When using media for connecting and sharing information in short, efficient increments, families and friends turn to Facebook, Snapchat, and Instagram, career professionals use LinkedIn, and others turn to Twitter.
When monitoring a business, think of dashboards as social media for IT: a platform to socialize information, provide context, move people to action and build ties through data with people who share common interests and goals.
Just as with other social media, there are good practices, rules, and considerations for getting value from IT dashboards—and costly pitfalls of “bad dashboarding.”
The dashboard creator needs to consider:
- Who is my audience?
- What information needs to be presented?
- What is the frequency for refreshing data? What is the frequency for viewers to consume data?
- How can data be organized to provide helpful context and avoid misinterpretation, or worse, misuse?
- What actions might we expect viewers to take based on the information?
At a minimum, your dashboard strategy for CA Performance Management (CA PM) should address two key dimensions: the intended audience and the desired benefits of viewing the information.
Just as it is good practice that tweets are segregated from professional LinkedIn group postings, Snapchat conversations, Facebook pages and Tweets, it is good practice to segregate dashboards by audience and desired benefits. The key point is to tailor dashboards to specific audiences: A dashboard should not morph into a forum for all relevant data for disparate audiences. Potential benefits of dashboards include:
- Driving continuous improvement of applications, networks or business services
- Increasing data transparency across IT teams and business stakeholders
- Improving alignment throughout the business and promoting better business decisions using valid data
The benefits of a strong dashboard strategy are slightly different. These include:
- Frequent (or timely) use of dashboard data
- Confidence in shared data
- A healthy ratio between time spent consuming data and time needed to derive insights from the data and develop a plan of action
- More efficient cross-team communication
Let’s look at each type of dashboard.
These dashboards monitor services that change frequently and track performance of key metrics and KPIs. Data updates very frequently, normally every five minutes. Viewed throughout the day, they often monitor progress toward a known goal or against a specific benchmark. Many enterprises prominently display operational dashboards for all to consume—looking for insights to change behavior and drive incremental, continuous improvements.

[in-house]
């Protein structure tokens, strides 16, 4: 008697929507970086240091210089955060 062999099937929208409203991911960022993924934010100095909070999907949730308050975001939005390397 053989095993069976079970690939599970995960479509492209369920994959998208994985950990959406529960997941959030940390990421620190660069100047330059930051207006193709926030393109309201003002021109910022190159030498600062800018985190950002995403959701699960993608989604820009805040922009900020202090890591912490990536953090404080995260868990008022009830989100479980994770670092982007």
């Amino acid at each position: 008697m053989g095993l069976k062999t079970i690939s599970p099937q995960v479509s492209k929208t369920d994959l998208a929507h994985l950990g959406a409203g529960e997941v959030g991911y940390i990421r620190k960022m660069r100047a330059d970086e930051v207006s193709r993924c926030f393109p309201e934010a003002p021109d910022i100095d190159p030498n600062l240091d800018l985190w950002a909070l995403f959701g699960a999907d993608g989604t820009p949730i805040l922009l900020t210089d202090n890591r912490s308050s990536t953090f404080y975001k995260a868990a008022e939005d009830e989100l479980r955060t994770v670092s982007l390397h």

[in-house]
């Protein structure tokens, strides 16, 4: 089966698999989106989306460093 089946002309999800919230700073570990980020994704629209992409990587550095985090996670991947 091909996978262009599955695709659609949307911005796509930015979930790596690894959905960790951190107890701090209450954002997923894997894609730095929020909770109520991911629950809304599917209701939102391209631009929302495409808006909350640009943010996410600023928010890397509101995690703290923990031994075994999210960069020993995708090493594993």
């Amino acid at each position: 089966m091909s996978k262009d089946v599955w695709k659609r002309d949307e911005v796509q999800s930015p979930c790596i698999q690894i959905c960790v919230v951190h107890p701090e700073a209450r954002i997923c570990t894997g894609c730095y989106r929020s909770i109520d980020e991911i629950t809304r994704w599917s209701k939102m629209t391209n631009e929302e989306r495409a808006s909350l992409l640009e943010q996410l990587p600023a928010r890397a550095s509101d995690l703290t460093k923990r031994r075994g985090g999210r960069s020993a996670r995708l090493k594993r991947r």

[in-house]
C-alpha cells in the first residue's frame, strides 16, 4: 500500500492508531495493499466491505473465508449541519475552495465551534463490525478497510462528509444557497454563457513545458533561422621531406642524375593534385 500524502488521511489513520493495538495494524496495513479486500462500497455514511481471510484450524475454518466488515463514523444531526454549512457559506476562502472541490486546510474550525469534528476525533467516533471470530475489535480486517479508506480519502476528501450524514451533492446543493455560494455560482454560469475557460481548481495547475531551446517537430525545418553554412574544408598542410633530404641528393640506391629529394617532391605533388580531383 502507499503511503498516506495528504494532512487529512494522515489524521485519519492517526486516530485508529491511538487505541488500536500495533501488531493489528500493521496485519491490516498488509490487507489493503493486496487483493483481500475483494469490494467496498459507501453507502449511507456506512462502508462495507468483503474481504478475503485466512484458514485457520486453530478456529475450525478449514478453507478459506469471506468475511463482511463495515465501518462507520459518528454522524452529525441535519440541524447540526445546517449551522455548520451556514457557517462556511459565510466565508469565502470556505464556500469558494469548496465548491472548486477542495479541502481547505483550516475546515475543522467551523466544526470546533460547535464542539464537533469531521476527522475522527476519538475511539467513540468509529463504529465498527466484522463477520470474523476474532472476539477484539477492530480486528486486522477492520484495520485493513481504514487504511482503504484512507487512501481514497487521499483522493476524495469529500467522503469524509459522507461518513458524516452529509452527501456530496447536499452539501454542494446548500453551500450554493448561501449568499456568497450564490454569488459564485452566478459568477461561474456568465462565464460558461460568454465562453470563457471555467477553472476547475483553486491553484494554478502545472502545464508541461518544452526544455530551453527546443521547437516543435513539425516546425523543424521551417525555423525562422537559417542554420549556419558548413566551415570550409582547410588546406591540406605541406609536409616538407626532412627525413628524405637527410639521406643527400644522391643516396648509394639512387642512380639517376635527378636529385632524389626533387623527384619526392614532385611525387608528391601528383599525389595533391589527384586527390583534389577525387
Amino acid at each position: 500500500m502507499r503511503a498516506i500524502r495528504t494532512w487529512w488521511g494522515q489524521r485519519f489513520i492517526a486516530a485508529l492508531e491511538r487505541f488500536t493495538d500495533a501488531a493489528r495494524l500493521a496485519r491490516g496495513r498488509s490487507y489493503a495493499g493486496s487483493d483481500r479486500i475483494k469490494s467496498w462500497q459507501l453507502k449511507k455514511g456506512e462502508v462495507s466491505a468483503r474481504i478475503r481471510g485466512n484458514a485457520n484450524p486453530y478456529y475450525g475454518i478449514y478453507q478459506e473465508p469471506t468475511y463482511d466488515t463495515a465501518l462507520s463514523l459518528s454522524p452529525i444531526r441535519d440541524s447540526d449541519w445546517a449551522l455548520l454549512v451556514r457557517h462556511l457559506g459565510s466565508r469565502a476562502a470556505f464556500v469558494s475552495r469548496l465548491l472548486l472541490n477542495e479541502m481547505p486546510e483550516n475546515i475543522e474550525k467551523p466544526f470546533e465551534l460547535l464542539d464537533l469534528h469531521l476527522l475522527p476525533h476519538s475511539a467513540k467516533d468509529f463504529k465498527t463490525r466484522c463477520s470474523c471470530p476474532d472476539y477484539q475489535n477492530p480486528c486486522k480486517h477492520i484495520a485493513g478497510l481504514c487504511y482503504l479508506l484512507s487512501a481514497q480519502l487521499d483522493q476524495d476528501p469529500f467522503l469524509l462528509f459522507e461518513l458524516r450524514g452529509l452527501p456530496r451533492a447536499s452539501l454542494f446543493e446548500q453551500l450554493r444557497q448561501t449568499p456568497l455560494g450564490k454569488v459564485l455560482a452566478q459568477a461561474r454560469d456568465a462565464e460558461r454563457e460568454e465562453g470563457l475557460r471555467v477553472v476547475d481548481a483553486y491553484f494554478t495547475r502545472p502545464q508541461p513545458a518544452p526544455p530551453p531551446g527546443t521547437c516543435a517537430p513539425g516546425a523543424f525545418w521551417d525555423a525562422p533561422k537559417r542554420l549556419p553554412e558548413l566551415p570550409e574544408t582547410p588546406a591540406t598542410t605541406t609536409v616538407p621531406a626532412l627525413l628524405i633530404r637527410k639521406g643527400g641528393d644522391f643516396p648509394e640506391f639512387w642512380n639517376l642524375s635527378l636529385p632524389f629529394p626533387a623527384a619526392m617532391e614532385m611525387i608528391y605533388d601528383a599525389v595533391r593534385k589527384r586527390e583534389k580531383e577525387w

Dashboard creators should have a solid understanding of the data’s context. For CA PM, the design may be applicable to multiple sets of CA Performance Center groups for quick, easy changes to the data group represented geographically or by business unit, data center, or other relevant data segmentation required by technical data consumers.
Some metrics that CA PM customers include in operational dashboards are:
- Amount of traffic through key network links
- Resource usage (CPU, memory, etc.)
- Website activity
These dashboards monitor KPI status. Data is updated less frequently than on operational dashboards. Most strategic dashboards are viewed a few times per day by executives. The key is understanding how the current state of KPIs impacts the business.
The dashboard creator needs to understand what the business day looks like: Does it follow the sun or do we need to establish business-hour reporting using site groups in CA Performance Center?
Some metrics that CA PM customers include in strategic dashboards are:
- End-user experience
- Application usage rates
- Availability of key resources
These dashboards analyze large volumes of data to investigate trends and discover business insights to ensure that the trends fit business goals. In CA PM, analysts use scorecards and metric projections to predict outcomes. These dashboards can be updated less frequently as long as the data is accurate and current when viewed.
Some metrics that CA PM customers include in analytical dashboards are:
- Top-viewed web pages
- Percentage of visitors on mobile devices
- Average time spent at the website
Parting Words of Advice
Dashboard formatting and graphic design are important, but dashboard design starts with knowledge of the audience and the type of dashboard the audience requires to align IT goals with larger business goals. From there, you can make intelligent decisions about important data, where that data resides, and how to best represent the data.
Well-designed, frequently viewed dashboards can be an effective business tool. By monitoring your current state, you can make incremental changes to your business that over time, deliver substantial results and ongoing learning.
So don’t fall into the “set it and forget it” trap with dashboards. Take a more agile approach to using dashboards that can meet new challenges as the business evolves:
- Plan to adapt each dashboard over time: Start small and build on successes.
- Monitor usage by group or individual and by dashboard element, and map actions taken to insights derived from specific data.
- Focus on top-most priorities; question the value of secondary priorities until teams are confident that the highest priorities are being successfully attained.
Comments or questions? Please post them below—I value your feedback.